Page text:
Breaking News
More () »

Person of interest arrested in 1996 disappearance of Cal Poly student Kristin Smart

Paul Flores, long described as a "prime suspect" by authorities, was taken into custody by San Luis Obispo County sheriff's officials on Tuesday.

SAN LUIS OBISPO, Calif — A San Pedro resident, a longtime person of interest in the 1996 disappearance of his former Cal Poly San Luis Obispo classmate Kristin Smart, was arrested Tuesday at his home on suspicion of murder, and his father was booked on suspicion of being an accessory.

Paul Flores, long described as a "prime suspect" by authorities, was taken into custody early this morning by San Luis Obispo County sheriff's officials and driven to San Luis Obispo, where the 44-year-old suspect was booked shortly after noon.

John Segale, a Smart family spokesperson, told CNN that the family was notified by law enforcement officials that Flores and his father were arrested Tuesday morning.

Ruben Flores, 80, of Arroyo Grande, was booked on suspicion of being an accessory, with bail set at $250,000, San Luis Obispo jail records show. No booking information was listed for his son as of mid-morning.

During a 2 p.m. news conference, San Luis Obispo County Sheriff Ian Parkinson said new evidence led to the arrests, though he did not specify what that evidence is due to search warrants being sealed.

He revealed Smart's remains have not been found.

Parkinson said investigators had served search warrants at Flores' home and simultaneously at the residences of his mother, father and sister, in February 2020, telling reporters Tuesday afternoon that "physical evidence recovered during these searches led to the service of (an) additional search warrant at Paul Flores' residence in April last year."

"During the search warrant, detectives recovered evidence related to the murder of Kristin Smart," the sheriff said, adding that "additional evidence related to the Smart investigation" was discovered last month when a search warrant was served at the Arroyo Grande home of Flores' 80-year-old father, Ruben.

A San Luis Obispo County judge subsequently signed arrest warrants for Paul Flores and his father, along with two additional search warrants, the sheriff said during a news conference at Cal Poly Pomona, where Smart and Flores were each 19-year-old freshmen students at the time of her disappearance.

Flores was booked on suspicion of murder and was being held without bail, while his father's bail was set at $250,000. The two were arrested simultaneously about 7:30 a.m., and investigators are still in the process of executing the latest search warrants, the sheriff said.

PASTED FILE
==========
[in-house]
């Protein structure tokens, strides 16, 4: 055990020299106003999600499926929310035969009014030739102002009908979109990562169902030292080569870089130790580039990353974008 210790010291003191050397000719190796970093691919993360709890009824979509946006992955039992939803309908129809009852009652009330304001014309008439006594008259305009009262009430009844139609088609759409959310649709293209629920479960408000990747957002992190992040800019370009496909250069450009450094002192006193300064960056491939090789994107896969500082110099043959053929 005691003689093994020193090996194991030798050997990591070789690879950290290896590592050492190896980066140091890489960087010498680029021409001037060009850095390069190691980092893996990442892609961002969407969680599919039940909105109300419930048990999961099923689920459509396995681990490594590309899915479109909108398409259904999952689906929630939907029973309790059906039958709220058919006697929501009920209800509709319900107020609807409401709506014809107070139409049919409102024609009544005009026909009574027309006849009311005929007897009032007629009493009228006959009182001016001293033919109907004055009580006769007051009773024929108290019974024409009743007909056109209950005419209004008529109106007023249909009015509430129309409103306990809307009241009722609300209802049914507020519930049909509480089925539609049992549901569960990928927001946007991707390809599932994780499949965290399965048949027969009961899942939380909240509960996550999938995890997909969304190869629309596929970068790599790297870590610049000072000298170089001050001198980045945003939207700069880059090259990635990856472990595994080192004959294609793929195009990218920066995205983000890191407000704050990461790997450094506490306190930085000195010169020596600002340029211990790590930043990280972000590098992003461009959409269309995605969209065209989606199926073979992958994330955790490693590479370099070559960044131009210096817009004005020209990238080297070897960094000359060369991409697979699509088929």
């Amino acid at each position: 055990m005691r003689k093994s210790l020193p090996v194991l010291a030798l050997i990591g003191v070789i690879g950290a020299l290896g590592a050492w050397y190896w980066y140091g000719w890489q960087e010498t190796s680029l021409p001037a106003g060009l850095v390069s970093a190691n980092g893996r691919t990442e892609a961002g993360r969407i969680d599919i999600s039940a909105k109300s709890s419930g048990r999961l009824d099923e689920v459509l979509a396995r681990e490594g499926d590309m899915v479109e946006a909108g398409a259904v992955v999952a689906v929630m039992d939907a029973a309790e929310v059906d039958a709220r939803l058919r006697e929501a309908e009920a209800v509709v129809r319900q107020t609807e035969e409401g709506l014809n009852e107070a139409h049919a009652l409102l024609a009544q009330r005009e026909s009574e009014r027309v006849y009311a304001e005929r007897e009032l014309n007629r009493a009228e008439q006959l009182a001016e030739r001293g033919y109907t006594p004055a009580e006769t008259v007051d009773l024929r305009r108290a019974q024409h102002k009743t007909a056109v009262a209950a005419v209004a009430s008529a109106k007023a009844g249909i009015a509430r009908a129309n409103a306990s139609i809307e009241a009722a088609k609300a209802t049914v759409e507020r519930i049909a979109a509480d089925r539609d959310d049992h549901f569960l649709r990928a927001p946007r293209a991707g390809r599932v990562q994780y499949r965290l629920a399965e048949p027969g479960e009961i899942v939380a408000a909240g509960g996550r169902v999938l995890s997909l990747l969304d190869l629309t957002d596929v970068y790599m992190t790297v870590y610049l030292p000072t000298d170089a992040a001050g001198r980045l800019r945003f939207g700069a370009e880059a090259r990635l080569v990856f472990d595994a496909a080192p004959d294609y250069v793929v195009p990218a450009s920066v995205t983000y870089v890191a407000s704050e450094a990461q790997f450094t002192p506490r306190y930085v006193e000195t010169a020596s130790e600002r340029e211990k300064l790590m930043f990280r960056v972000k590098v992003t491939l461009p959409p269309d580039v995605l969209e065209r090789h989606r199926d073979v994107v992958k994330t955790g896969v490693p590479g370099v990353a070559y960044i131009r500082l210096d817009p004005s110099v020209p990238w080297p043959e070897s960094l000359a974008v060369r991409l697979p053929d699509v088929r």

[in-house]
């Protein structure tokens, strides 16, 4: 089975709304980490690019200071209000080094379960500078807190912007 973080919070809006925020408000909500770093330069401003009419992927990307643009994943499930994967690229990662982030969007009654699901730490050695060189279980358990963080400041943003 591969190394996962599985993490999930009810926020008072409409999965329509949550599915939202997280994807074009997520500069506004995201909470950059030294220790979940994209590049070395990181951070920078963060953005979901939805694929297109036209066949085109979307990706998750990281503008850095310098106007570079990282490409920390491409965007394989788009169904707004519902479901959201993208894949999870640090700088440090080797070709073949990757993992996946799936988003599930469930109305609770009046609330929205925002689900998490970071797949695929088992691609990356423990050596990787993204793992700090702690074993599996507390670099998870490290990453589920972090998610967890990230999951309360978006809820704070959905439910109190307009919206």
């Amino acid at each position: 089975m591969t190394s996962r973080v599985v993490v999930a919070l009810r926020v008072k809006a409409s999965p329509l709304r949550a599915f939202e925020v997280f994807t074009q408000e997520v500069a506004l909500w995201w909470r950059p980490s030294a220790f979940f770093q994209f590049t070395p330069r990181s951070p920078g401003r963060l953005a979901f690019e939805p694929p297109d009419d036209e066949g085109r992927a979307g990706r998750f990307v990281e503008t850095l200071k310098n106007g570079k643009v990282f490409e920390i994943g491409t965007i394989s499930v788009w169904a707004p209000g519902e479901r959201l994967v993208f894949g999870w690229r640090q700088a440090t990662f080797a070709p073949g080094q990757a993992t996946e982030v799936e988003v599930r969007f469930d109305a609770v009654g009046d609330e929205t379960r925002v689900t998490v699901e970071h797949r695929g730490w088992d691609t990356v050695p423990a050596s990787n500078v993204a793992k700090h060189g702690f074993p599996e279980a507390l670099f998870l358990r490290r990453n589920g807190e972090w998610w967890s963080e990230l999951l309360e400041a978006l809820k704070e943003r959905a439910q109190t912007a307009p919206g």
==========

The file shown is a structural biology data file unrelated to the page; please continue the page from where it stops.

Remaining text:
Flores, who was questioned about Smart's disappearance at the time, has lived for more than a decade in San Pedro, where authorities served a search warrant at his Upland Avenue home last April in a quest "for specific items of evidence" related to the investigation into Smart's disappearance, San Luis Obispo County Sheriff's Department spokesman said then.

In February 2020, search warrants were served in San Pedro, San Luis Obispo County and Washington state, but authorities declined to provide specifics about the nature of the searches.

In 2016, federal investigators dug up a hillside near the Cal Poly San Luis Obispo campus, looking for remains. They also searched the yard of a home.

Smart's family has sued Flores in civil court. He invoked his 5th Amendment right against self-incrimination before a grand jury and in a civil deposition.

Since 2011, the San Luis Obispo County Sheriff's office has served search warrants, conducted physical evidence searches, submitted evidence items from the early days of the case for modern DNA testing, recovered more than 100 new items of evidence, conducted more than 90 in-person interviews and written more than 360 supplemental reports, according to media reports.

Regarding Tuesday's arrests, Sheriff Parkinson said, "It is my hope this is the first step toward justice for the Smart family, peace for the community, some justice out there...for all of us, and most importantly peace for Kristin."

In a statement released after the arrests, the Smart family said, "For over 24 years, we have waited for this bittersweet day. It is impossible to put into words what this day means for our family. We pray it is the first step to bringing our daughter home. While Kristin's loving spirit will always live in our hearts, our life without her hugs, laughs and smiles is a heartache that never abates.

"The knowledge that a father and son, despite our desperate pleas for help, could have withheld this horrible secret for nearly 25 years, denying us the chance to lay our daughter to rest, is an unrelenting and unforgiving pain," their statement says. "We now put our faith in the justice system and move forward, comforted in the knowledge that Kristin has been held in the hearts of so many and that she has not been forgotten ... We are pleased that Kristin's case has now moved to the district attorney's office, where we know we will be in good hands, and look forward to the day when there will be justice for Kristin."

WATCH: Man sentenced to 50 years to life for Southern California cold case rapes (Feb 20, 2020)

Before You Leave, Check This Out